Abigail Linyard-Tough, Research &
Hannah Pattinson, Strategic Lead –
Rich Stockley, Head of Research
points raised during the discussion:
The Strategic Lead
introduced the slideshow presentation. It was agreed that this
slideshow would be emailed to Members after the
Forster Warner arrived at 12:14pm.
The Head of Research
explained that the residents’ survey was answered by a
demographically representative sample of residents, which gave more
accurate results than self-selective residents’ surveys, as
were used by some other councils. It was conducted by an external
company, Swift Research.
The Research and Evaluation
Officerinformed Members that the
residents’ survey was conducted through telephone interviews,
which was deemed cost-effective and relatively anonymous, and in
partnership with Surrey Police.
survey had been operating for 12 years in Surrey, meaning there was
a large well of long-term data to draw on.
Each month, the
survey was conducted with 550 residents. This data was then
Residents’ surveys were conducted in varying
ways by Local Authorities (LAs) across the country as well as by
the Local Government Association (LGA). The LGA questions and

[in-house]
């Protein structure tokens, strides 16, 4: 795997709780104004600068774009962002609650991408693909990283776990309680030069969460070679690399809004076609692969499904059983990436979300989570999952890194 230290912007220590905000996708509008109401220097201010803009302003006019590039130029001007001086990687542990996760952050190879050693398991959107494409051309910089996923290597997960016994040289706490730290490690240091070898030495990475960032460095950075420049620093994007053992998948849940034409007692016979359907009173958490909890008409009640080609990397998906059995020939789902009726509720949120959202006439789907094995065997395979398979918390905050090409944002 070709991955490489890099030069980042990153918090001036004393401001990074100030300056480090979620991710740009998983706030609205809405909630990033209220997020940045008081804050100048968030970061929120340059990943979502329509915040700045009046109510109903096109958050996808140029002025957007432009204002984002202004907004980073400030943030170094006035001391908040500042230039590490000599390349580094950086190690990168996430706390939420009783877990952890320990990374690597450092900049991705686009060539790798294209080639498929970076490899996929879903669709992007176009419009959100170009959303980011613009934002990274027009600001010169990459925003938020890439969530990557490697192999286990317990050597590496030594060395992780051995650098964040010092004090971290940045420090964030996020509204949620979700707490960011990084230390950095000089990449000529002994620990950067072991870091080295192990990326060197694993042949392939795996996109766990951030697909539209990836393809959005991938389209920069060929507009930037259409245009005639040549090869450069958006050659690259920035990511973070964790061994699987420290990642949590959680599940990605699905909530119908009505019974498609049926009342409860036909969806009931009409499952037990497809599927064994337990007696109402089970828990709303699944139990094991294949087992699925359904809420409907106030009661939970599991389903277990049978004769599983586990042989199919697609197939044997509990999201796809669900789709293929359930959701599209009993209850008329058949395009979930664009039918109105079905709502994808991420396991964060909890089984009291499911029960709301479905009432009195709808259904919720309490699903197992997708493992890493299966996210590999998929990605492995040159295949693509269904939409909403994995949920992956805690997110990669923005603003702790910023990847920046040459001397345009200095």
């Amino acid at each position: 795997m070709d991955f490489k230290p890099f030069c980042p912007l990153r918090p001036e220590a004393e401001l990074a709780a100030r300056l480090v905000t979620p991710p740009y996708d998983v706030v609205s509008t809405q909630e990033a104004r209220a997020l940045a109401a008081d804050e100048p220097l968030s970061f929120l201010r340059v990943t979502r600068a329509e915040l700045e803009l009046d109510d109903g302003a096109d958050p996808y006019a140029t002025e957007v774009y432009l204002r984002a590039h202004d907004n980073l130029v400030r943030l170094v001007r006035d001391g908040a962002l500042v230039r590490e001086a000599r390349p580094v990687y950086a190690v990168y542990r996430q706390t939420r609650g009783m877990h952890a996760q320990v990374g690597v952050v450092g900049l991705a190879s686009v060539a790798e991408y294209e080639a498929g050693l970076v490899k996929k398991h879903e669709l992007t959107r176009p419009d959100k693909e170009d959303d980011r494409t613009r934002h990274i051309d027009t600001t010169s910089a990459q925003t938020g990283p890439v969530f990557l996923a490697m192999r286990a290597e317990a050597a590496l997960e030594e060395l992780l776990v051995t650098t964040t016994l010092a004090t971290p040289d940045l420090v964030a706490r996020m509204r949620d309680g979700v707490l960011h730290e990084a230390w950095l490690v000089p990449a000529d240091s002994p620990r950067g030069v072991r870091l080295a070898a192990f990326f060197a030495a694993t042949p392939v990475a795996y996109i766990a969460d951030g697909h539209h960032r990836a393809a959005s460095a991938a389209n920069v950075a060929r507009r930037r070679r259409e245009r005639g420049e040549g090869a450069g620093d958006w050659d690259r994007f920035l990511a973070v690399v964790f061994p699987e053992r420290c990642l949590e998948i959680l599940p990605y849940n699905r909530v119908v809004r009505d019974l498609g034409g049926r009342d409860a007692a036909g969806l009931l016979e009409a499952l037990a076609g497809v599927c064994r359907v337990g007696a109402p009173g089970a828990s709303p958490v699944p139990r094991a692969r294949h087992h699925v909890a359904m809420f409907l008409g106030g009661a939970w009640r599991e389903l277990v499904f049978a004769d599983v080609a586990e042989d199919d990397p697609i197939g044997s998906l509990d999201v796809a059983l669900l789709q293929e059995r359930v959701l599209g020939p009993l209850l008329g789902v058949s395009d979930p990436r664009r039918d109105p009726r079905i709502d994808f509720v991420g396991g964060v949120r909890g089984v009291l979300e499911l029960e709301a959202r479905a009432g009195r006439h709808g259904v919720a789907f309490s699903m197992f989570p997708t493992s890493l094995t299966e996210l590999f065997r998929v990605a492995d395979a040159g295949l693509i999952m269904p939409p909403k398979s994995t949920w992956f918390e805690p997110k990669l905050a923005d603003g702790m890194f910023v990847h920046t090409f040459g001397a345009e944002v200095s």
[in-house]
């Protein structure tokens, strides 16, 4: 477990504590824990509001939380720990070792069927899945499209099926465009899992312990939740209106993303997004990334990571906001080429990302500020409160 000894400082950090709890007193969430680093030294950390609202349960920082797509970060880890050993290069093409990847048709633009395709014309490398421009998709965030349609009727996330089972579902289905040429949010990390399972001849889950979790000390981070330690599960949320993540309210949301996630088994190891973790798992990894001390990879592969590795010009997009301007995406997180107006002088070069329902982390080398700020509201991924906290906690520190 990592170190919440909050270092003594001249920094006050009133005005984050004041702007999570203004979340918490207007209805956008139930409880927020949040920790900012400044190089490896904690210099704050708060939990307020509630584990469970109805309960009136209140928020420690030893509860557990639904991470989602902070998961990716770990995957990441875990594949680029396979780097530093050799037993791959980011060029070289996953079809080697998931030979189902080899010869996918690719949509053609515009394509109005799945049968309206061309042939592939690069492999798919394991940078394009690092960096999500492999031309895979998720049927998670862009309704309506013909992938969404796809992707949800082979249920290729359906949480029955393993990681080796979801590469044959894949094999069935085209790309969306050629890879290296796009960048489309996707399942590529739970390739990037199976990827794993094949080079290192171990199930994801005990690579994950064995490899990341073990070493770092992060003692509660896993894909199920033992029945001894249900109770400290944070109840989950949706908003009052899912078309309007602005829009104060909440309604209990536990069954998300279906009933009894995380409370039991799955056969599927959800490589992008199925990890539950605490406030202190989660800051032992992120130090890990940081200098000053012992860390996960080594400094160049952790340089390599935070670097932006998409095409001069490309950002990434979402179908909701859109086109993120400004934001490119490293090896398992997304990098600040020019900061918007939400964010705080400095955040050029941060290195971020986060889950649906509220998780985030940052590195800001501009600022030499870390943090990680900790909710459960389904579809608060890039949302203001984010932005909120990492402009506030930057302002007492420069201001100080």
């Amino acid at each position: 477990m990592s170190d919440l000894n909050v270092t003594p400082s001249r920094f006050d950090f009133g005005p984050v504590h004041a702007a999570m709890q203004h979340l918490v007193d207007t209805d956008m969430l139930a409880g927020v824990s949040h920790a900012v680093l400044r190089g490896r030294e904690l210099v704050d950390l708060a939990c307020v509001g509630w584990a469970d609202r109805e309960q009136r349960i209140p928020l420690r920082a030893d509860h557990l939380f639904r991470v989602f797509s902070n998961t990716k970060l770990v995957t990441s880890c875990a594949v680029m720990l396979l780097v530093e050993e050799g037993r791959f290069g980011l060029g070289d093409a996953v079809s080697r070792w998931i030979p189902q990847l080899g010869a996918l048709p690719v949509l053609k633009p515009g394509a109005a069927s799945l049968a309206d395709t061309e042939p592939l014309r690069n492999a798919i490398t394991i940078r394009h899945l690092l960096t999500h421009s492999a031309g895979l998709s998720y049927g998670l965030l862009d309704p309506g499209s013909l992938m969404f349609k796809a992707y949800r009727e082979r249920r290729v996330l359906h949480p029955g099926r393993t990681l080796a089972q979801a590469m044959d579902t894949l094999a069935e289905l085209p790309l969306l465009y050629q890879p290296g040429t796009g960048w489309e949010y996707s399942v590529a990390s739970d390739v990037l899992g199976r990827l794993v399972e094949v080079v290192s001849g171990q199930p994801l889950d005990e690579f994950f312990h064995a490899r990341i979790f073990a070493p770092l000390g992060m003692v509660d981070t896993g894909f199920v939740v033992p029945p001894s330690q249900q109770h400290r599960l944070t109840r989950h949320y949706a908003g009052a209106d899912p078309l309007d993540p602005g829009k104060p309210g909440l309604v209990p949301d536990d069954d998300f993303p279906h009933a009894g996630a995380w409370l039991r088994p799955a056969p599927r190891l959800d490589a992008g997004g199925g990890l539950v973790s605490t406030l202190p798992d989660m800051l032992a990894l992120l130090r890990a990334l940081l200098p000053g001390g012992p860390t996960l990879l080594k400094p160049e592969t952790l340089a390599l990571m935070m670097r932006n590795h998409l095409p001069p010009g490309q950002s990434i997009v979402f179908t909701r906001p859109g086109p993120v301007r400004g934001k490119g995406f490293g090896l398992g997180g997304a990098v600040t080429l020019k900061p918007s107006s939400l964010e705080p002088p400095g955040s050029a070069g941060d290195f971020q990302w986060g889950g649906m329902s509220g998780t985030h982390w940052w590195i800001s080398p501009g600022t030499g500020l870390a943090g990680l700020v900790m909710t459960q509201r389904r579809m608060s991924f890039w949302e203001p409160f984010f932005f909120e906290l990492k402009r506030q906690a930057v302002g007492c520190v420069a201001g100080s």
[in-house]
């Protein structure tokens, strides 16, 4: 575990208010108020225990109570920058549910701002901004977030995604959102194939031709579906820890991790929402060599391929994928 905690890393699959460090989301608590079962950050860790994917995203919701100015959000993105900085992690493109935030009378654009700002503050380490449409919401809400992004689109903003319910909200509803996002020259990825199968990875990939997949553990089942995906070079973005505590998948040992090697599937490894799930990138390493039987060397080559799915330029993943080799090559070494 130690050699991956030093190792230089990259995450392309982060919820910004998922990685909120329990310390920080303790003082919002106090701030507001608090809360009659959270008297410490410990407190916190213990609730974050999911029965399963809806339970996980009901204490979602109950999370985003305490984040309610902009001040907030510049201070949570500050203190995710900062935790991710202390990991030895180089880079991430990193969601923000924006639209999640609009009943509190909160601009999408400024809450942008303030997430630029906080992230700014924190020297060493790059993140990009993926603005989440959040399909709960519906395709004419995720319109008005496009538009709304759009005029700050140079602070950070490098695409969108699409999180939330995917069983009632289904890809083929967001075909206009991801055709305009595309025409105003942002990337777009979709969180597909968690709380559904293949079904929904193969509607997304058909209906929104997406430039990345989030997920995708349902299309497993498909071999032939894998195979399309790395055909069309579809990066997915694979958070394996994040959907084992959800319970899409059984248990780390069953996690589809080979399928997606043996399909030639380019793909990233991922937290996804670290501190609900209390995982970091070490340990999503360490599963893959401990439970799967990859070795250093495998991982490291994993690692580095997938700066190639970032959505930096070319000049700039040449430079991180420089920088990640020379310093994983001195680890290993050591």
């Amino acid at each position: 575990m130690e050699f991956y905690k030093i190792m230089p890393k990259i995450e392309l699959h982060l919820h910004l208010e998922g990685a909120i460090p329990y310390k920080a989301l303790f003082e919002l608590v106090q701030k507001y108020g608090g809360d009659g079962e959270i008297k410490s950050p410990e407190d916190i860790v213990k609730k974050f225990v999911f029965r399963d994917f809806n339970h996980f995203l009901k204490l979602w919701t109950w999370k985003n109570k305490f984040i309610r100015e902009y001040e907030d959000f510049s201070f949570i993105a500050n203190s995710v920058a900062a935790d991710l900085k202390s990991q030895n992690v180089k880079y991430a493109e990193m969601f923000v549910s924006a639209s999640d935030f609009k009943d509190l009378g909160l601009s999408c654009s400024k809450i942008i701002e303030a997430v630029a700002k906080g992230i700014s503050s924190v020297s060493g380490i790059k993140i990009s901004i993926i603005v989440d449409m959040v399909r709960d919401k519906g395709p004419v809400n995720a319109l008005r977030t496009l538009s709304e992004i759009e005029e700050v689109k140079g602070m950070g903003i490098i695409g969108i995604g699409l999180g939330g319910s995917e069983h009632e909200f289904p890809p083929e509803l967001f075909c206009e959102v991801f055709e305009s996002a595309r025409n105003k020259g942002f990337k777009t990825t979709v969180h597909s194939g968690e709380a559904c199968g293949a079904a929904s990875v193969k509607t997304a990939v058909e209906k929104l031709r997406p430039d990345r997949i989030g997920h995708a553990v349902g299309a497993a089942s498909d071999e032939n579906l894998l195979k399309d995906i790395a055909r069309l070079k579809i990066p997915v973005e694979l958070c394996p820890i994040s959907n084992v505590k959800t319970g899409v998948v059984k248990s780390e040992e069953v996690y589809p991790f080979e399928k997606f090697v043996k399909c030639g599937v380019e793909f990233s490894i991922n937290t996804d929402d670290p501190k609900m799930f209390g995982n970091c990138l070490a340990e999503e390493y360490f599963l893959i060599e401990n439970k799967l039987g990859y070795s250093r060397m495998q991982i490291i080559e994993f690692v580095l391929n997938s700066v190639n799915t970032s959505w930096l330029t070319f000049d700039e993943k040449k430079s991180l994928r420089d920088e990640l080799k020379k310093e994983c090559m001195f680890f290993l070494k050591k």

guidance had been used in designing the Surrey County Council
survey, and national data gathered by the LGA could be used as a
The Task Group felt it would be useful to see a
breakdown between different districts and boroughs perhaps not
frequently but on the basis of sharing an overview. In the same
vein, data on comparison with other LAs would also be useful, as
would a country-wide perspective based on the LGA survey for the
country as a whole.
On discussion relating to the veracity of the survey
and the reliability of the data it generated, the Task Group was
interested in understanding how bias was taken into account in the
survey. The Head of Research said that there was always bias, and
the survey was designed taking this into account. Given that it was
not possible to eliminate bias completely, the Head of Research
said that in interpreting the results, a standard deviation method
(95% accuracy with 2% either way) could be applied to show how
probable it was that the survey was accurate.
A Member noted that
some people would not want to answer a call from a number they did
not recognise, which led to some inevitable self-selection
depending on which residents would choose to answer the call. The
Head of Research acknowledged that this could cause bias, and said
that he would send Members more information on this.
A Member said that it
would be useful to see the results of the residents’ survey
broken down by Districts and Boroughs. The Head of Research
informed Members that it would broadly be possible to obtain
figures on a District and Borough level and even on a division
level, perhaps not on a monthly basis but on an annual basis
instead. However, another Member was not convinced that divisional
research would be of value.